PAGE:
A the tender age of 5 some kids are just learning how to spell "cat." In Georgia, though, 5-year-olds will soon be tasked with filling out surveys that could help determine which teachers get raises — or get fired. Under a pilot program, students from kindergarten and up will be asked whether their instructors know a lot about what they teach, and if they provide help when their pupils need it. The littlest ones will be guided through the process, circling smiley faces — or neutral or frowning ones — to indicate their opinions. Georgia is at the forefront of a movement to make student surveys part of teacher evaluations. But is the state going too far by making kindergartners part of such a high-stakes process?
It's ridiculous to give kindergartners such power: Letting students offer some input is one thing, says Liz Dwyer at GOOD, but these evaluations will determine whether teachers keep their jobs. Handing such "an adult responsibility to 5-year-olds isn't wise." Even with older kids, there's a danger that evaluations will be nothing more than a "popularity contest." Kindergartners have no idea which teachers are doing the best job; they just know which ones they like.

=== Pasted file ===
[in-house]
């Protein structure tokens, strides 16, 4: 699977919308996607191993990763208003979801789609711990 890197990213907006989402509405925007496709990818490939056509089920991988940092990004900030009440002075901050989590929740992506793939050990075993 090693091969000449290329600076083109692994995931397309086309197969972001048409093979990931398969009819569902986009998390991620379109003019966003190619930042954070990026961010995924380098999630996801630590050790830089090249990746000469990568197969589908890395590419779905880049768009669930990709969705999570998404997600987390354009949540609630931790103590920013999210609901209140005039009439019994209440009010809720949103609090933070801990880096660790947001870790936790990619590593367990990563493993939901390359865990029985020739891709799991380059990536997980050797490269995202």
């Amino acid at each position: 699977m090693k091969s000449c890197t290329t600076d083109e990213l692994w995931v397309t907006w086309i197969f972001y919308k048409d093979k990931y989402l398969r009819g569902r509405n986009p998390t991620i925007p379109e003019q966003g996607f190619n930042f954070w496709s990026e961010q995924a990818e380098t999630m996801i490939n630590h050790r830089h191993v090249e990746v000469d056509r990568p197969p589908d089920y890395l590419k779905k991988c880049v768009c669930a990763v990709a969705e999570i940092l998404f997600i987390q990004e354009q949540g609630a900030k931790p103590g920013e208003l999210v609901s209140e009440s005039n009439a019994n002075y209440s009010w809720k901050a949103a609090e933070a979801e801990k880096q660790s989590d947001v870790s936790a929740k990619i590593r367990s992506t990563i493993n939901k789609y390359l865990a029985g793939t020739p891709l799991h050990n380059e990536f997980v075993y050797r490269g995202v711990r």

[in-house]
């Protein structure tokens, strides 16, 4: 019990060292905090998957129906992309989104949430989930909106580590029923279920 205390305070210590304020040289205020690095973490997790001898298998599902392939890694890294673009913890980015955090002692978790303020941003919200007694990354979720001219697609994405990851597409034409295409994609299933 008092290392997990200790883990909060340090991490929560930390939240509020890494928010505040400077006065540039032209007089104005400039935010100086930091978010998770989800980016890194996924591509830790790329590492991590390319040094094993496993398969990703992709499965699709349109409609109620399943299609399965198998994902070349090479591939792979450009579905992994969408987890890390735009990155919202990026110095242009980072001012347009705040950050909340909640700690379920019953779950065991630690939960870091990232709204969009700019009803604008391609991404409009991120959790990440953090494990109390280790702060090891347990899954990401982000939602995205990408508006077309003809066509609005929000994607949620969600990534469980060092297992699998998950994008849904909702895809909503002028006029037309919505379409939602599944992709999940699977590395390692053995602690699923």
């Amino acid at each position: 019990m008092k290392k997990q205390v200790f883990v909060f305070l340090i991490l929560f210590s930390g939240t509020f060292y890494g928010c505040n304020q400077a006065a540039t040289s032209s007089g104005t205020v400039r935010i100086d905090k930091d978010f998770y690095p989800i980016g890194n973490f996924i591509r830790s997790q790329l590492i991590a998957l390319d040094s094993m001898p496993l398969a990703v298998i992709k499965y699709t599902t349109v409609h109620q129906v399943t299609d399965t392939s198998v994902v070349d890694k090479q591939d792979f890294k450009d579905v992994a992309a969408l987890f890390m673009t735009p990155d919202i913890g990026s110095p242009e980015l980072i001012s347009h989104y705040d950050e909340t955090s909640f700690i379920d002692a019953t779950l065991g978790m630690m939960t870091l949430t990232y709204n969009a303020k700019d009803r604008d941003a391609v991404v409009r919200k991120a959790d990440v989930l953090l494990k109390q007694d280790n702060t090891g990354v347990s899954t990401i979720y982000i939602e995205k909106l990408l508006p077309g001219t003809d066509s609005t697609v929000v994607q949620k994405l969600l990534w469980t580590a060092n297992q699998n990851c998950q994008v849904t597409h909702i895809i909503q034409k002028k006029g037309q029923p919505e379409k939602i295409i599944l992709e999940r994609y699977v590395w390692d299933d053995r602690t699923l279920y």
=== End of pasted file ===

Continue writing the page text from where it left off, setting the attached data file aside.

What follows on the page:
"Should 5-year-olds evaluate their teachers?"
Little tykes can offer valuable insights: It might be wrong to give kindergartners and first graders influence over raises and firings, says Julie Rasicot at Education Week, but "student input definitely has its place in helping schools run better." Without my first grader's reports, I might never have known that her long-term substitute teacher had cut back on daily math and reading lessons because she was "overwhelmed trying to manage a classroom."
"Should kindergartners be allowed to evaluate teachers?"
And the kids' input could actually help teachers: Student surveys can be useful at any age level, Rob Ramsdell, a director of the Tripod Project, which designs and administers student surveys, tells The Hechinger Report. Letting kids have a say provides "helpful feedback for teachers." Used carefully, as part of a formula that includes observations from administrators, students can help teachers figure out what's working, and what isn't.
"Student surveys to be used to rate teachers in pilot program — even in kindergarten classes"
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